West Bengal to appoint foreign experts for Nayachar study

February 25th, 2008 - 5:36 pm ICT by admin  

Kolkata, Feb 25 (IANS) The West Bengal government is trying to rope in some foreign experts to conduct a feasibility study for the proposed chemical hub at Nayachar Island in the East Midnapore district of West Bengal. According to reports, the six member committee will soon be joined by consultants from the US, Europe and Japan to prepare the feasibility report on Nayachar, a 54 sq km estuary on the Hooghly riverbed.

Meanwhile, members of the environmental expert committee, led by former Oil and Natural Gas Corporation (ONGC) chairman Subir Raha, Monday visited the 16,000-acre Nayachar Island for the first time.

“We have come to Nayachar to look into the environmental aspects of the island. We will include our findings in the report,” Pranabesh Sanyal, a member of the expert team, told IANS.

Indonesia’s Salim group-led anchor developer New Kolkata Industrial Development (NKID), which will set up the Petroleum, Chemicals and Petrochemicals Investment Region (PCPIR) on the island, had already engaged a Singapore-based consultant, Jurong Township Corporation, to conduct a study there.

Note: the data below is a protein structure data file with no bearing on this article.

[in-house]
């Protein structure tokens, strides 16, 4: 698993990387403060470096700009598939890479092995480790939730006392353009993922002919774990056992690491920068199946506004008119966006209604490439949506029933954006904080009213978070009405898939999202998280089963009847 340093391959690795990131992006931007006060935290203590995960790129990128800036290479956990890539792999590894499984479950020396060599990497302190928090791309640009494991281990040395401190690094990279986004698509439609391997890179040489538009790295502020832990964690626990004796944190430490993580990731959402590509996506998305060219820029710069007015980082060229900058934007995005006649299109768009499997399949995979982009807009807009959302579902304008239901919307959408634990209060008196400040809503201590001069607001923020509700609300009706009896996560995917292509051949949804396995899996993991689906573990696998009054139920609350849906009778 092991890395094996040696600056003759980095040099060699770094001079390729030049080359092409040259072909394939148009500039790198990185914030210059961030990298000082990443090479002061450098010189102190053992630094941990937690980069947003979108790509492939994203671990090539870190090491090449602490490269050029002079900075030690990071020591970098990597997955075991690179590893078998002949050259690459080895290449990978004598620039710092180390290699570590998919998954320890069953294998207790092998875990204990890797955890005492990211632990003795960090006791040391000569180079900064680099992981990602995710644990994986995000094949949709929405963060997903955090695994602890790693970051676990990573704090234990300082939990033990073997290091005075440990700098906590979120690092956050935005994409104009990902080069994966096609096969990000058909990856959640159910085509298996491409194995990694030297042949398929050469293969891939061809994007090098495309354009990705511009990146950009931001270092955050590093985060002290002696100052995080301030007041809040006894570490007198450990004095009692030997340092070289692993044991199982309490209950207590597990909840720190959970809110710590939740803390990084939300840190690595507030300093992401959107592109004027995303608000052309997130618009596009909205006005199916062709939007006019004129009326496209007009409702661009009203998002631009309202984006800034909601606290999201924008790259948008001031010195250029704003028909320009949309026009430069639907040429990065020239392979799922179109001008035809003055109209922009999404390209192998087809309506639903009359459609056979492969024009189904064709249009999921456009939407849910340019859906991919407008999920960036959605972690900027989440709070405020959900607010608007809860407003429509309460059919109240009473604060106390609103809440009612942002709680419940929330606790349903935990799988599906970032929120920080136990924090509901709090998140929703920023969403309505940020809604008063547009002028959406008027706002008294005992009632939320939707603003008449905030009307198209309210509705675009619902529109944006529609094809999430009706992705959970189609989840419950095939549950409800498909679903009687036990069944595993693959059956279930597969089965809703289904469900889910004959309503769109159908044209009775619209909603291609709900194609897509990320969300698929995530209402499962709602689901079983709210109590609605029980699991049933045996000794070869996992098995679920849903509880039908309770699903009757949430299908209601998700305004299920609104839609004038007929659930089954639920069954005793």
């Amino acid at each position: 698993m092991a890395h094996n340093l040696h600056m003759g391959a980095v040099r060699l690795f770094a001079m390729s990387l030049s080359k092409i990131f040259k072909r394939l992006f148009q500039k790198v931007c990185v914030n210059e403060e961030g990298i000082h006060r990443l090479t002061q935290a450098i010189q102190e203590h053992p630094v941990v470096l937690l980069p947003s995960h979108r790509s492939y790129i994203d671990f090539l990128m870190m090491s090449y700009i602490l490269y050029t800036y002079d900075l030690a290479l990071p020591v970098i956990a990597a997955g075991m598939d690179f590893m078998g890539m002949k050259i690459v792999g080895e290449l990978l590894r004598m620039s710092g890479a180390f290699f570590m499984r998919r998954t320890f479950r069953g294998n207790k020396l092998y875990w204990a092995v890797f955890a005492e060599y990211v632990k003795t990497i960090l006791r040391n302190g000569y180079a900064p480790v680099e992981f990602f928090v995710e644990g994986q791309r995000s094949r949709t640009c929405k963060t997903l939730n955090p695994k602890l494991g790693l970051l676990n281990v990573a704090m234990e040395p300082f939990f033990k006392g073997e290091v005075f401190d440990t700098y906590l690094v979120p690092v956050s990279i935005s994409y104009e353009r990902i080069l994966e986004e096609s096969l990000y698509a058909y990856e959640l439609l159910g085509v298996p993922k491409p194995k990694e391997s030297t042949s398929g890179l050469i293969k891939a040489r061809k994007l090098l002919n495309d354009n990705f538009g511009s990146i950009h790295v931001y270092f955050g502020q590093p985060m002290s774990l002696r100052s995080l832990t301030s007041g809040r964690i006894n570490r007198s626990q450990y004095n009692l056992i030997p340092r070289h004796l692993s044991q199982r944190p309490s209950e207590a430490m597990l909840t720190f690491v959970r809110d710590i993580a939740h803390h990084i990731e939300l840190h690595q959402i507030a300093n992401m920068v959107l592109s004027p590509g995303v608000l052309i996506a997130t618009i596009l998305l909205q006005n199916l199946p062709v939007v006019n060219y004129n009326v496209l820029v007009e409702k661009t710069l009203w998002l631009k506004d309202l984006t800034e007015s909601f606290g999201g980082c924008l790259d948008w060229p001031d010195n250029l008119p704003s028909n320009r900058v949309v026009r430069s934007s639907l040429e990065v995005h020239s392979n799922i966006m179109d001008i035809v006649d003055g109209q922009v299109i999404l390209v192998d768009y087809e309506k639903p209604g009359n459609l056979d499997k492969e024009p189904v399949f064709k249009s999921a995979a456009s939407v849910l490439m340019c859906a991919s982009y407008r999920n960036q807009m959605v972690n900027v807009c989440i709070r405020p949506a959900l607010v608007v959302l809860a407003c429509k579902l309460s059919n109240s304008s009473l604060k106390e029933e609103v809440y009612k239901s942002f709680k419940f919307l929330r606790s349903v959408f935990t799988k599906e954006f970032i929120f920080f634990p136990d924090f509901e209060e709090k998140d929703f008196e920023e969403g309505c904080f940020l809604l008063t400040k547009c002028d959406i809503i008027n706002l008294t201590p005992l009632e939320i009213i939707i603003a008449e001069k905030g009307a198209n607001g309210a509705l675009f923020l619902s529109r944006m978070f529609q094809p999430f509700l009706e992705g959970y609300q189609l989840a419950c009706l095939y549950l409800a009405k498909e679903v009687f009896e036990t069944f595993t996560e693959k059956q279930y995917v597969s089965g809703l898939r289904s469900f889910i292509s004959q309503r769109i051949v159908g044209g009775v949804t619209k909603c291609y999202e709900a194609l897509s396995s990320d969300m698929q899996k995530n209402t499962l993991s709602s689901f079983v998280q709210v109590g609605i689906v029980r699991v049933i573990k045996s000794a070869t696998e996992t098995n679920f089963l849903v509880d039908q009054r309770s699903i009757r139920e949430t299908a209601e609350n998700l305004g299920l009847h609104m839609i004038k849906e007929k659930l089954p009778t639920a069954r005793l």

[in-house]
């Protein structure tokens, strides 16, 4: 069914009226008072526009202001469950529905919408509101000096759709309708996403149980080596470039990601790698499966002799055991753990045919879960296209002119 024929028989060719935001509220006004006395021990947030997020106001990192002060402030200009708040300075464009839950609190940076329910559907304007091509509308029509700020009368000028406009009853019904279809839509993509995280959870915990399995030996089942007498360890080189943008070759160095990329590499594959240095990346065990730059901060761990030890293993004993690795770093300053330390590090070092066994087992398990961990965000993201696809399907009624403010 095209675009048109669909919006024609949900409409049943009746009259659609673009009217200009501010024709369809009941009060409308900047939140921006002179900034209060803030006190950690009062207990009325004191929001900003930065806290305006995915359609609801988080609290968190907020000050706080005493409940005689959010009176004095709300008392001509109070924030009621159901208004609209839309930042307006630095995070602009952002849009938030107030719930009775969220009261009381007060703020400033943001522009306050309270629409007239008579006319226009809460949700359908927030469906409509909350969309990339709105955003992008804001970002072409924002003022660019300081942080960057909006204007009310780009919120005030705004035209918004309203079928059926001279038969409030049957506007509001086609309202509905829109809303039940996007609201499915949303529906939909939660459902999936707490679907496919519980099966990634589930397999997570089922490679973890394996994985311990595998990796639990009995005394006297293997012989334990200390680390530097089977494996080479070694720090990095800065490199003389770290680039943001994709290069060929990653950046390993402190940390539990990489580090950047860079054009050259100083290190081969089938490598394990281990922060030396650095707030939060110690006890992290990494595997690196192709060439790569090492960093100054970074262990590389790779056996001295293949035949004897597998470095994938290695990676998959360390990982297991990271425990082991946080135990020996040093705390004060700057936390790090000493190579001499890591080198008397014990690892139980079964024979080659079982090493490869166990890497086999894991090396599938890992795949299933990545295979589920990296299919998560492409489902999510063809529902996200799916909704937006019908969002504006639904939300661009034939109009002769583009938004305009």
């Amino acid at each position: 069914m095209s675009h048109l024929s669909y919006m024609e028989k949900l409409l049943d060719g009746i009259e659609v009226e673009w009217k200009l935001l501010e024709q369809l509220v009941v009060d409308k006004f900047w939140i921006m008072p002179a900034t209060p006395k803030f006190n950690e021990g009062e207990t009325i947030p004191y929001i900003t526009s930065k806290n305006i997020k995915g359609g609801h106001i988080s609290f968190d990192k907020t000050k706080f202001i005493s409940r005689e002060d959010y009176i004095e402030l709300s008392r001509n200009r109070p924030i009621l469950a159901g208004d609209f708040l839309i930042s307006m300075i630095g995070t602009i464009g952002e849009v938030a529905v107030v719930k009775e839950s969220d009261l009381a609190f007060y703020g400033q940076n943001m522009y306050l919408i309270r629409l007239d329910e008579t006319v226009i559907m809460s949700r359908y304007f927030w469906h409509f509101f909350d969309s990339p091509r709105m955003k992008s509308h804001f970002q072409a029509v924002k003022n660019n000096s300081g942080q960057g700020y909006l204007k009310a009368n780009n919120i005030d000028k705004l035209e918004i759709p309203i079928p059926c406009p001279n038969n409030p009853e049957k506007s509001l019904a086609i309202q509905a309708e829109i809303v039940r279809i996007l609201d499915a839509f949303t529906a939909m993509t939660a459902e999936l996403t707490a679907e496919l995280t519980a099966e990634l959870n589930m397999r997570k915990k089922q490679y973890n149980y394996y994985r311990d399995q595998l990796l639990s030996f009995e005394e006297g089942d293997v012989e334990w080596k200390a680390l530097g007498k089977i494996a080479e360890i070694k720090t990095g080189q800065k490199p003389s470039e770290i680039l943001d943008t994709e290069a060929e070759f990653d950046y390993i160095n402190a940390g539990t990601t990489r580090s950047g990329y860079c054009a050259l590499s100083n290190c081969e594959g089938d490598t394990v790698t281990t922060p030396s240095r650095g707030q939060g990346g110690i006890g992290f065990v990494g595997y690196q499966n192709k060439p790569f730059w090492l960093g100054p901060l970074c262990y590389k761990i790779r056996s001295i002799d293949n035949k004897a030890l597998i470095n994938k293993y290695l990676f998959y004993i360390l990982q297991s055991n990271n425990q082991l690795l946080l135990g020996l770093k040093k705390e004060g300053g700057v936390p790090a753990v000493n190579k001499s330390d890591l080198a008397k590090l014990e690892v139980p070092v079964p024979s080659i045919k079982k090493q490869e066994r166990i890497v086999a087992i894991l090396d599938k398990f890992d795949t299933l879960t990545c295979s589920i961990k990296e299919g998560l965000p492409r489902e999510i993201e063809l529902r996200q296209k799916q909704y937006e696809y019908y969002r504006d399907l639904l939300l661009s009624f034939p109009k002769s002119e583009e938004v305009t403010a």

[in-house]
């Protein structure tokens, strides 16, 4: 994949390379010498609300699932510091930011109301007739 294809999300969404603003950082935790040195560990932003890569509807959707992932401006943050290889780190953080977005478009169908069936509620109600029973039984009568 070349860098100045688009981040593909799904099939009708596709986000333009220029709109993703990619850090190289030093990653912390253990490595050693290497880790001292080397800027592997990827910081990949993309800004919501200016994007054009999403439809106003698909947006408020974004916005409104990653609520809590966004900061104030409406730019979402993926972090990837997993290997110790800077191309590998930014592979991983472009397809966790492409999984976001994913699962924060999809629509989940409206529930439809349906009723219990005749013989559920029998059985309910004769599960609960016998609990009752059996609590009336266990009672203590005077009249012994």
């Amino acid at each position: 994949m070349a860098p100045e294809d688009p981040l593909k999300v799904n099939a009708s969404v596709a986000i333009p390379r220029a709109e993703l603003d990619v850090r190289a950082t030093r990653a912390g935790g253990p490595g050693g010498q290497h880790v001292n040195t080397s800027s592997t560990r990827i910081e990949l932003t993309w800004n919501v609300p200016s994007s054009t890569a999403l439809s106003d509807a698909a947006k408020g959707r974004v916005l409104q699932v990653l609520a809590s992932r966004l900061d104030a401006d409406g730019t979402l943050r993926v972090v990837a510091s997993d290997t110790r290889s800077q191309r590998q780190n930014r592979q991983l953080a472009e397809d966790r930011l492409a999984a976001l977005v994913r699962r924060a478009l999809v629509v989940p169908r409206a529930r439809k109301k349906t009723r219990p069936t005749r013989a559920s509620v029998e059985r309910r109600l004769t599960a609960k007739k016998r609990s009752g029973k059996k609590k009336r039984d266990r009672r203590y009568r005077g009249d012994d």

The expert’s body had also given an approval to the Nayachar chemical hub project in its preliminary report.

NKID comprises three companies: the Salim Group of Indonesia, Universal Success of Singapore and Delhi-based Unitech.

But the main opposition party in West Bengal, the Trinamool Congress, had cried foul over Jurong’s appointment and said the report on Nayachar was not good enough.

“The environmental implications of the project would be enormous,” Trinamool Congress leader Partha Chatterjee said.

The study, conducted by the state government-appointed expert’s team, will also have inputs from scientists at the Central Water and Power Research Station (CWPRS), Pune.

Earlier, the Geological Survey of India (GSI) had visited the site and conducted a study on the Nayachar Island.

The West Bengal government had selected Nayachar after being forced to make a move from Nandigram, the site first chosen for a chemical hub, following an uprising by villagers against the displacement the project would cause and the March 14, 2007 police firing that killed 14 people and left over a hundred injured. Clashes in Nandigram went on throughout 2007.

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